Posttraumatic stress disorder (PTSD) is a common and disabling psychiatric disorder. Left untreated or under-treated, it can become a chronic condition associated with significant distress, depression, aggression, family disruption, and substance abuse. There is also accumulating evidence that combat-related PTSD is associated with an increased risk of morbidity and mortality. For the welfare of returning veterans with PTSD and their families, it is critical that this disorder is promptly identified and effectively treated. Considerable advances that have been made in the assessment and treatment of PTSD in recent years; however, psychopharmcoloical treatments have been shown to be largely ineffective for veterans with PTSD. To address this gap, this proposal seeks to test an innovative treatment approach in PTSD - pharmacological manipulation of the body's major stress system (the hypothalamic-pituitary-adrenal (HPA) axis) with mifepristone. At high doses mifepristone is a glucocorticoid receptor (GR) antagonist with peripheral and central nervous system effects, making it a compound of interest in the treatment of stress- related disorders. There is abundant evidence of enhanced GR sensitivity in veterans with PTSD which is thought to underlie some of the symptoms of PTSD and associated disturbances in mood and cognition. Thus, blockade of the GR receptor with mifepristone may target unique aspects of PTSD and lead to clinically meaningful improvement in symptoms and cognition. There is preliminary evidence that short-term mifepristone treatment has sustained beneficial effects on mood, cognition and sleep disturbance in some neuropsychiatric conditions (major depression, bipolar disorder, primary insomnia). That there can be sustained clinical and neuropsychological effects of mifepristone and normalization of basal HPA axis activity after drug discontinuation in these disorders, has led to the view that mifepristone's actions include re- calibration of a dysregulated HPA axis. Accordingly, we propose to study the effects of mifepristone in veterans with chronic PTSD to determine if it is efficacious in improving PTSD symptoms and associated clinical outcomes. To better understand the mechanism of action of mifepristone we propose to assess the effects of mifepristone on HPA axis activity and their relationship to treatment outcome and clinical response. To achieve these objectives, we propose to conduct a Phase IIa, multi-site, double-blind, placebo- controlled trial of mifepristone in veteran outpatients with military-related PTSD through the VA's Cooperative Clinical Trial Award program. We propose to enroll 135 unmedicated male veterans with military related PTSD at four VA sites. Eligible veterans will be randomly assigned in parallel groups to treatment with 600 mg/day mifepristone, 1200 mg/day mifepristone, or placebo for one week and followed for up to three months. Using statistical selection theory, we propose to determine whether 600 mg or 1200 mg of mifepristone yields a sufficiently high proportion of clinical responders after one month to warrant more extensive and definitive research as part of a Phase III trial. Secondarily, we seek to determine the effect of two different doses of mifepristone compared to placebo on the trajectory of CAPS-2 scores and the time to addition of rescue medication, as well as compare rates of adverse events and serious adverse events across the three groups. We will also describe the effects of mifepristone on several other clinical parameters including PTSD symptomology, depression severity, sleep quality, and functional impairment. Several measures of neuroendocrine functioning will also be obtained to explore the relationship of plasma cortisol and ACTH levels to clinical response and the time to addition of rescue medications.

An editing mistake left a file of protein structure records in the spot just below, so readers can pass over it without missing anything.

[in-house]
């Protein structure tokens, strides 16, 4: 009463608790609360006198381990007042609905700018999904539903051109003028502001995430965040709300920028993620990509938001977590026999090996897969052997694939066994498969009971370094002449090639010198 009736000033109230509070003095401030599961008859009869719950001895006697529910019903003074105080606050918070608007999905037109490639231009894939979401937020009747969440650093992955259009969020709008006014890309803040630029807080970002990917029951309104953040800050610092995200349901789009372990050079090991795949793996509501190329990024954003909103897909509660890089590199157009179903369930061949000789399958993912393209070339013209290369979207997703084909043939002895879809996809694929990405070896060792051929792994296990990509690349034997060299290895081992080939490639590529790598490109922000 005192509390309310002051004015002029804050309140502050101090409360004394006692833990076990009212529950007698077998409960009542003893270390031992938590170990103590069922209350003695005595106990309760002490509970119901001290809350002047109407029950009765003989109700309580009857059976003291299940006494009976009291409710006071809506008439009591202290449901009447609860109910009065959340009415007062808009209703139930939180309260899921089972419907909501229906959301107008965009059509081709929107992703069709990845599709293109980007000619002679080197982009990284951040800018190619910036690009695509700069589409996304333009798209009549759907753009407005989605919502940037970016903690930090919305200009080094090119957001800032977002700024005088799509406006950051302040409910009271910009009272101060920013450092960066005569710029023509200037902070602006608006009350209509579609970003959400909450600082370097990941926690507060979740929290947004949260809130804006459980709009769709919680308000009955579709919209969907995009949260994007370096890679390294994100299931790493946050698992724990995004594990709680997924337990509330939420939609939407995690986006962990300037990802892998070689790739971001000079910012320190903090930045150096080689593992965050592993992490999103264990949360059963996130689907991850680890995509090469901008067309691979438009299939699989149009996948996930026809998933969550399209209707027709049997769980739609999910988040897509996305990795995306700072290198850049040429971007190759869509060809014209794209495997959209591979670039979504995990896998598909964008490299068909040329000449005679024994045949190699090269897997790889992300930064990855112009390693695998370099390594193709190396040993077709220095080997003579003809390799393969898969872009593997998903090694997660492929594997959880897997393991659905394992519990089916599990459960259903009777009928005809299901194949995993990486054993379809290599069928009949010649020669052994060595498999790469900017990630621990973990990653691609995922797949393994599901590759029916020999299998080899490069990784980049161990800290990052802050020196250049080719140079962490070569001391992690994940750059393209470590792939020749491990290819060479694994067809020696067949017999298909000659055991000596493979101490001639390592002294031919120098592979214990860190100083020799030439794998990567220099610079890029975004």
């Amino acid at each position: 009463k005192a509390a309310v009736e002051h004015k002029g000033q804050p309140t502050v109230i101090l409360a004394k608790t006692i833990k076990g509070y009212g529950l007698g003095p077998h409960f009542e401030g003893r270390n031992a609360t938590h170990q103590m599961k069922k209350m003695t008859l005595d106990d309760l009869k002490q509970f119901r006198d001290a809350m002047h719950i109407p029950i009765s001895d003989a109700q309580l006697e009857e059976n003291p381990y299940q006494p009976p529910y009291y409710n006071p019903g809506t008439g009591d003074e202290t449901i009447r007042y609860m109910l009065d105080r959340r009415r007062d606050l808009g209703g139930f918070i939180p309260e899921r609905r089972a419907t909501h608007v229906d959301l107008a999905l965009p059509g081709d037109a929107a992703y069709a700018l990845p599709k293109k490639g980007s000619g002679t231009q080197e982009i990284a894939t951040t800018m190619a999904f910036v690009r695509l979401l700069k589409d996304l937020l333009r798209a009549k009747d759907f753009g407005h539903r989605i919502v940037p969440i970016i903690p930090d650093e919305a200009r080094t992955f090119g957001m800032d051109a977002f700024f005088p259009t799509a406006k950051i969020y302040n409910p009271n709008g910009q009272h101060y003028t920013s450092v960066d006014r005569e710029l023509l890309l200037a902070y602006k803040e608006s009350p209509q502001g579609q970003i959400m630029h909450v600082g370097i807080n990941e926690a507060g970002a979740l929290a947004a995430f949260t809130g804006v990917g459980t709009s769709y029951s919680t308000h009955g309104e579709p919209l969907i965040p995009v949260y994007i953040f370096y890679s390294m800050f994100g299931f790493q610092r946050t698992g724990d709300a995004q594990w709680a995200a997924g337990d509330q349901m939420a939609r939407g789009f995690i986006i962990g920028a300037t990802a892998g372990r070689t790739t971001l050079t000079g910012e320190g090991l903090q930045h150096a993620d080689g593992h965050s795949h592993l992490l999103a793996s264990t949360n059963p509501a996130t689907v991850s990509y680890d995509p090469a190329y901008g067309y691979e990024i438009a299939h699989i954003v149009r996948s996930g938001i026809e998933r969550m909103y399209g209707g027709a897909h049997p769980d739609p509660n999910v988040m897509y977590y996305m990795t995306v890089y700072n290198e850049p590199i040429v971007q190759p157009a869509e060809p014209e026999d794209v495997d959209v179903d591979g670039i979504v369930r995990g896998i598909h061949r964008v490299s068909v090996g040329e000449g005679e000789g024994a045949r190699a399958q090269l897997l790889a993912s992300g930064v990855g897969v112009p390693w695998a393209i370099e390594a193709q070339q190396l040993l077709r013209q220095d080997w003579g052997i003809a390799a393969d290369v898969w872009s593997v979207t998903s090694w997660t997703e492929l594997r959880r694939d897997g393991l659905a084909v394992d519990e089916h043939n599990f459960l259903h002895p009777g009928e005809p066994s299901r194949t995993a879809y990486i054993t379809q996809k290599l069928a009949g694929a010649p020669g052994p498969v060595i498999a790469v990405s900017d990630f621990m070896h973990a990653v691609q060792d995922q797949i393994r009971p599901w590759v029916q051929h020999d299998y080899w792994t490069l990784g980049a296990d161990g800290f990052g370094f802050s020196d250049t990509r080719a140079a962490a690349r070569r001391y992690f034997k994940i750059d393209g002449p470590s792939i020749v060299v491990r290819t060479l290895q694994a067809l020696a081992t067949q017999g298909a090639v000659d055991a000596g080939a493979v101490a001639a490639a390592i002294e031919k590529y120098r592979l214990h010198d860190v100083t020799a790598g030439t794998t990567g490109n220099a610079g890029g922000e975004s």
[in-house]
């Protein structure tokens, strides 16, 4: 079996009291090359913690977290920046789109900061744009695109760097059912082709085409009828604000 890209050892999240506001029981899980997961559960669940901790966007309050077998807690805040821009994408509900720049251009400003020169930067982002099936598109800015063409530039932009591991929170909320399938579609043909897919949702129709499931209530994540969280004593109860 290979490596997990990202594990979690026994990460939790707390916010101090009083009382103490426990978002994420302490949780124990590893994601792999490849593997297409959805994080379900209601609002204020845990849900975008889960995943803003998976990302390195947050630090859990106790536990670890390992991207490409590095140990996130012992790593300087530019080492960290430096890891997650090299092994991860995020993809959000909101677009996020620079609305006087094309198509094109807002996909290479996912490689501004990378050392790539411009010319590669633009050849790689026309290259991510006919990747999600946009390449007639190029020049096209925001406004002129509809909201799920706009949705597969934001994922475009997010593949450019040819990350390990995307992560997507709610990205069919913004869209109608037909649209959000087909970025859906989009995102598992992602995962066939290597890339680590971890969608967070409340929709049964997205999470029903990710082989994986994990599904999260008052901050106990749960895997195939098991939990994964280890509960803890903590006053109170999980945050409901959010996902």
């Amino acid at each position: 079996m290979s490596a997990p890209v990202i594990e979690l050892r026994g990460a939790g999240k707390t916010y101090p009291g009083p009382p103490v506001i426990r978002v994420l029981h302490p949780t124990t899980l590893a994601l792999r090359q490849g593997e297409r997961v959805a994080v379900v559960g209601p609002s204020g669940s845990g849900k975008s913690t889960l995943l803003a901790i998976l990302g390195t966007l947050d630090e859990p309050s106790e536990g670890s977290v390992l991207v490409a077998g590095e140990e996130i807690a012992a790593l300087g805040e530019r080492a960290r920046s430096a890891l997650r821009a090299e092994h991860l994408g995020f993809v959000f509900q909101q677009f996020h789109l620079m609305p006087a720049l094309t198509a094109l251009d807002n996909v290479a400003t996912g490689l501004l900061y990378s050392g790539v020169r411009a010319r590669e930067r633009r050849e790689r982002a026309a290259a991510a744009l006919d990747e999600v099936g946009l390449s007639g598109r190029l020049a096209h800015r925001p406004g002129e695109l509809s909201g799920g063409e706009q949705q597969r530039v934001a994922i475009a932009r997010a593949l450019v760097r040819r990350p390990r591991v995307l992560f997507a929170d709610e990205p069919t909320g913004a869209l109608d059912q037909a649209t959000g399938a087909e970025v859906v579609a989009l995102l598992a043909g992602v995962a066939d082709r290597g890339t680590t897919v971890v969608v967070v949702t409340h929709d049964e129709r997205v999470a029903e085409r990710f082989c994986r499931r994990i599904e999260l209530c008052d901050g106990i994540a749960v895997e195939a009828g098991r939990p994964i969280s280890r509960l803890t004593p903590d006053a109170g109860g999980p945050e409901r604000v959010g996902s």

The identification and development of effective treatments for military-related PTSD among veterans is a high priority within the Department of Veterans Affairs. The relevance of this particular phase IIa randomized controlled trial is that it seeks to develop a novel approach to treatment - neuroendocrine manipulation with the glucocorticoid receptor antagonist mifepristone. It is hypothesized that by targeting neuroendocrine alterations that have been consistently linked to PTSD diagnosis and symptom severity, mifepristone may be effective in achieving a clinical response in PTSD, as well as improving clinical symptoms and quality of life. Furthermore, if pulse therapy with mifepristone has sustained effects it holds out the promise of a very different approach to pharmacological treatment, one that may be preferable to veterans who do not want to be on psychopharmacological treatments continuously or long-term.